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SSC Newspaper : August 2012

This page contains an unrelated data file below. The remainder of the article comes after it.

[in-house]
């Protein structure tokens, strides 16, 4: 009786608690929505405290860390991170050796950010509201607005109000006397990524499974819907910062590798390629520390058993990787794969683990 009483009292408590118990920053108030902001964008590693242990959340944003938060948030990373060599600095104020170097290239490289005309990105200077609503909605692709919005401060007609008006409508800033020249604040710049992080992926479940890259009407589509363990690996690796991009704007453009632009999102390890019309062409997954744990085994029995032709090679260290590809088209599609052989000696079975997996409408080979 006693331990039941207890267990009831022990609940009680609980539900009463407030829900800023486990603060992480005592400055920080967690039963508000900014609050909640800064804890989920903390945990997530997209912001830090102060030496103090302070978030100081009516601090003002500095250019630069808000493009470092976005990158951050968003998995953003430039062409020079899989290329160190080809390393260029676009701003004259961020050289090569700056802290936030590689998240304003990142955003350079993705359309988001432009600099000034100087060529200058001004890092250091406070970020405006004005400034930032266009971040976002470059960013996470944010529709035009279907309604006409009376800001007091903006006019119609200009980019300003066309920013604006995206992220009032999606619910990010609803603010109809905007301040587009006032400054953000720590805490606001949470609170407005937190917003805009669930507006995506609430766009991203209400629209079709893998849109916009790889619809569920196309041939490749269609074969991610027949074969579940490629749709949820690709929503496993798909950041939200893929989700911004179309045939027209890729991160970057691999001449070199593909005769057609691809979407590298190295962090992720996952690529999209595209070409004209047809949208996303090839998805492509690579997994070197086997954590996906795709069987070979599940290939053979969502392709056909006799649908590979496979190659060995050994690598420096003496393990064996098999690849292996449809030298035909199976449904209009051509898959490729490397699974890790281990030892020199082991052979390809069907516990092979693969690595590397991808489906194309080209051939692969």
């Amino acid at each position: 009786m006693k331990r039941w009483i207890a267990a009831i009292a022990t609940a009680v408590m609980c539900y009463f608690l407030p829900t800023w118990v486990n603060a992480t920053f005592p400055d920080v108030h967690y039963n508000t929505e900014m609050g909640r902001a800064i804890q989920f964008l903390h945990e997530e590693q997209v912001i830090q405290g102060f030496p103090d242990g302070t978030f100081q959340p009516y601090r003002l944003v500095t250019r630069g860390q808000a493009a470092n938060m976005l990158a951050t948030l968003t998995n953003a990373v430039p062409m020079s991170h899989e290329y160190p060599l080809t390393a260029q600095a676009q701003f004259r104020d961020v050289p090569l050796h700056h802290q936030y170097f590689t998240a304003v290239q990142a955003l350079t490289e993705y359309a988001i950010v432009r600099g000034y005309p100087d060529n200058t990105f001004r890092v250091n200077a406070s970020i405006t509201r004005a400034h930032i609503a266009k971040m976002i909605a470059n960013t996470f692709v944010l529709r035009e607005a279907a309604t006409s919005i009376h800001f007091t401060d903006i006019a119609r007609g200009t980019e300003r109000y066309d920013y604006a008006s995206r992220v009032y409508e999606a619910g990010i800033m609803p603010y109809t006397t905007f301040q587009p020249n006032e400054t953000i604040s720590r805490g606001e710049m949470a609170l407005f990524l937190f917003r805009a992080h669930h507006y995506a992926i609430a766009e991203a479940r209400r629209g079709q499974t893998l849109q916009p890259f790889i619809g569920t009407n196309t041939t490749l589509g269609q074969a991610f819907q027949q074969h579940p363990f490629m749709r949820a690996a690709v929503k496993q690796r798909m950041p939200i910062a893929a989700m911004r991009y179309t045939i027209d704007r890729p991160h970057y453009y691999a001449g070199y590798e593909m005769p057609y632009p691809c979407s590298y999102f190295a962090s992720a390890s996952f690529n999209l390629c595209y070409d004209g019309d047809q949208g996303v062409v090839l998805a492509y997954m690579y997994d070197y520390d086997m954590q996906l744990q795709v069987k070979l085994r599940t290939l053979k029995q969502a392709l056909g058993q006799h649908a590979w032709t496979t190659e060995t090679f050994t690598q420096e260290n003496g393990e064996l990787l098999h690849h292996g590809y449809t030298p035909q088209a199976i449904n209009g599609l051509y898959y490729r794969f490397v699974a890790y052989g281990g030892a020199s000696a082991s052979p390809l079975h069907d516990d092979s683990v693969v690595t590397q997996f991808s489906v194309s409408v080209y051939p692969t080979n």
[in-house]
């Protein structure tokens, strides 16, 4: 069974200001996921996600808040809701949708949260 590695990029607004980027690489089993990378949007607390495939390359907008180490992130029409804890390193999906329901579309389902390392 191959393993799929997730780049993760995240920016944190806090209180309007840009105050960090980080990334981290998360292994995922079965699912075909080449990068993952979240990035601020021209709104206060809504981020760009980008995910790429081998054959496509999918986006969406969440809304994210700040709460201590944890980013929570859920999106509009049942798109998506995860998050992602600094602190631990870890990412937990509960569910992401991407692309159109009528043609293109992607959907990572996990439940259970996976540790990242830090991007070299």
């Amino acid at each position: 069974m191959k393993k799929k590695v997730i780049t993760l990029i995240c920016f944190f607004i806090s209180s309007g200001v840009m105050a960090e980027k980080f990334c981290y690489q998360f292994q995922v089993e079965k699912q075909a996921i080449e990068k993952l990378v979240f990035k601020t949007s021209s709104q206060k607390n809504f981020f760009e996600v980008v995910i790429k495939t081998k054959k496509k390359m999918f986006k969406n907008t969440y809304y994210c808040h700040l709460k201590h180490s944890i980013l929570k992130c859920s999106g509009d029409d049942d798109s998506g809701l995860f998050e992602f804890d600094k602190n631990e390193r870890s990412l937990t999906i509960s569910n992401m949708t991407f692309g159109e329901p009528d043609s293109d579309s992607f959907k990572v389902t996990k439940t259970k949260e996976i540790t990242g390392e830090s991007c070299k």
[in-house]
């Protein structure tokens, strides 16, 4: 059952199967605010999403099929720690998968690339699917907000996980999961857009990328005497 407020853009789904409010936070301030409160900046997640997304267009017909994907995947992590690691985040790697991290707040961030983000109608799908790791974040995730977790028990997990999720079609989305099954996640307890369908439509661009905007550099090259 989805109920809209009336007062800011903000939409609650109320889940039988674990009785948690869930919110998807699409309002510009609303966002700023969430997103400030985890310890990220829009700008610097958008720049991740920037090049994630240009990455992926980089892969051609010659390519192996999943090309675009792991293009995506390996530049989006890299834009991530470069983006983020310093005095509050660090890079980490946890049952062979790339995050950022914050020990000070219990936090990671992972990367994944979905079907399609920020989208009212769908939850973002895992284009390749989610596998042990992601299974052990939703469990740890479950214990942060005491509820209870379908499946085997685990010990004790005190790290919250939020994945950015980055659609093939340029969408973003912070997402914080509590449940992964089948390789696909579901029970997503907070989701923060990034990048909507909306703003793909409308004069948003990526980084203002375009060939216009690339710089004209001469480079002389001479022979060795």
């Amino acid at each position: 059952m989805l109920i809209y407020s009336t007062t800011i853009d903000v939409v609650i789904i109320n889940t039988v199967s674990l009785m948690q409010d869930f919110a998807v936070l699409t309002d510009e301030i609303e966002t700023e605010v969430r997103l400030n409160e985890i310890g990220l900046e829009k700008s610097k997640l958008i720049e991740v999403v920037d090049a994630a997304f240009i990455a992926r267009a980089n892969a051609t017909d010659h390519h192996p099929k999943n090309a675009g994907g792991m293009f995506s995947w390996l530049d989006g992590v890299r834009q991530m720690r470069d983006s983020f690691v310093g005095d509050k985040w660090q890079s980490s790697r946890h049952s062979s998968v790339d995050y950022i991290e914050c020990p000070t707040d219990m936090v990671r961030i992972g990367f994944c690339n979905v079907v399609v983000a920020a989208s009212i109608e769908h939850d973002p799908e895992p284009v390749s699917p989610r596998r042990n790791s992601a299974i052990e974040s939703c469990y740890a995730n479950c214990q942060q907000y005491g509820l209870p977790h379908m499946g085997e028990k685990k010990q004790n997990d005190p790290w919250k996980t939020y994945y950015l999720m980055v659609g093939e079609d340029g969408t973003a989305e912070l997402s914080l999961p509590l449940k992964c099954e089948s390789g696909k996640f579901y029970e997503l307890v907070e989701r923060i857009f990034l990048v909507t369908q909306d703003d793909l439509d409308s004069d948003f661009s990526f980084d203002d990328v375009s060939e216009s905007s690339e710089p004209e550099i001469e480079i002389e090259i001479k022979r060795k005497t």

Strathfield Scene 11 www.ourstrathfield.com.au on voter’s minds? $5765 – The price of a seaT on council “The ability to buy advertising and saturate local streets with election flyers should never be the measure of a local candidate.” CALL NOW 9743 5757 / 0412 851 302 Taekwondo world MarTial arTs 1st floor, 10-12 Parramatta Rd, Homebush. Opp imo Car Wash on George St, North Strathfield WWW.tkdWOrLd.COm.Au LeArN SeLf defeNCe LeArN ✔ Confidence ✔ discipline ✔ Concentration MarTial arTs for kids and adulTs “I’m happy with the changes. They ’re there for a good reason. I don’t feel any restrictions.” The changes, fuelled by the perception that political donations were buying influence on council decisions, are already having a significant impact. “Corporate fundraising and the ability to buy advertising and saturate local streets with election flyers should never be the measure of a local candidate,” a Greens analysis maintains. So why would a large and wealthy organisation bother to buy influence on a local council? The recently passed Strathfield Local Environmental Plan provides a good example – large tracts of land preserved or rezoned, height restrictions and heritage listings. Millions of dollars in development is at stake. Lobby groups came in for particular scrutiny before the new laws were passed. The current crop of candidates number lobbyists among them – Sang Ok, for instance, is listed as a manager at First State Government and Corporate Relations, a lobby group chaired by Joe Tannous, whose brother Pierre is another Liberal candidate. Ok denies that he is a lobbyist and says he arranges Korean investment. Ok presided over an evening of “dining, operative performances, classical music and friendship” at the Korean Community Hall in Croydon Park last month. Fellow Liberal, State MP Charles Casuscelli was also in attendance, telling a hall filled with Korean families: “Every dollar this evening will work for the Korean community ”. His message was greeted with nods of approval and applause. While individuals can still donate under the new laws, the direct relationship between a donor and their business or property interests will be more transparent. Next week independent Andrew Soulos, president of the Strathfield Chamber of Commerce, will be holding a fundraiser of his own at Crystal Seafood Restaurant in Strathfield. The cost is $50 a head. Soulos is one ofthe few independents to do so. As well as the costs of campaign materials, candidates must pay a nomination deposit to the NSW Electoral Commission: $125 per candidate for parties of five people or less; $625 for a party of six people or more. booths on September 8, but most were still undecided on who they would vote for. Strathfield resident Peter Ngyuen and his wife Mary-Anne said they ’ve heard stories of people being mugged while walking up and down The Boulevarde. Ngyuen wants to see councillors take a stance on public safety. “ We want more street lights and more police patrolling the area,” Ngyuen told the Scene. “ Things like this will make a difference to who we vote for.” His wife agreed: “We hope our new councillors will help with public safety because we’ve heard stories of people being mugged around the station or walking late at night,” she said. On the day, the Ngyuens were unsure of who they would vote for but said they would carefully consider the Strathfield First Residents Group. George Azar has lived in his Llandilo Road home for over 30 years. Azar was happy for the candidates to come into his home so he could tell them his worries over a cup of coffee. Azar is another resident who is concerned with safety in the area. “I have two daughters who have just finished university,” he told the candidates. “ They get home quite late so I am always concerned about them when they are walking around the station. “I want councillors who are passionate about the area. They need to love Strathfield and be able to understand what residents want.” Resident Anthony Quach said he doesn’t want to see overdevelopment in Strathfield as it will add to the already congested roads. “I’ve lived in Strathfield all my life and I have watched the area grow exponentially,” he told the candidates. “It’s changed so much. If we have more developments, it will just add to the traffic congestion. The traffic is already getting worse and worse all the time. I want councillors that can make a difference and give the residents what they want.” continued from pg 1 battle for Strathfield almost all candidates, though Cr McLucas has been careful to explain she is conflicted and cannot take a stand on the issue. Council was made aware of the letter after residents’ protest leader Jane Pistolese presented them with the letter at a meeting. The letter claimed McLucas was campaigning against the university, which she says is completely untrue. “I was absolutely shocked when I was shown the letter and what was said is untrue. I’ve been completely transparent and I have not presented a position on the issue,” Cr McLucas says. “Adversarial politics have no role in local government. I am very upset that someone is trying to cause me personal harm.” Cr McLucas says she has spoken to the university and they are aware of the situation. “They are extremely supportive,” she says. Meanwhile, Strathfield First has challenged candidates to issue their home addresses to prove they live in the local government area (LGA), saying they will campaign for a law change forbidding outsiders from standing for council. Liberals number two ticket holder Sang Ok lives in Liberty Grove, in the Canada Bay LGA. He is sponsored as a candidate by a Korean office cleaning company. Ok tells the Scene: “I think I am a Strathfield resident; all my activities happen in Strathfield, which is five minutes from my home. The Labor, Strathfield First and Unity groups all said their candidates lived in the area. Liberal leader Gulian Vaccari said “most” lived in the municipality.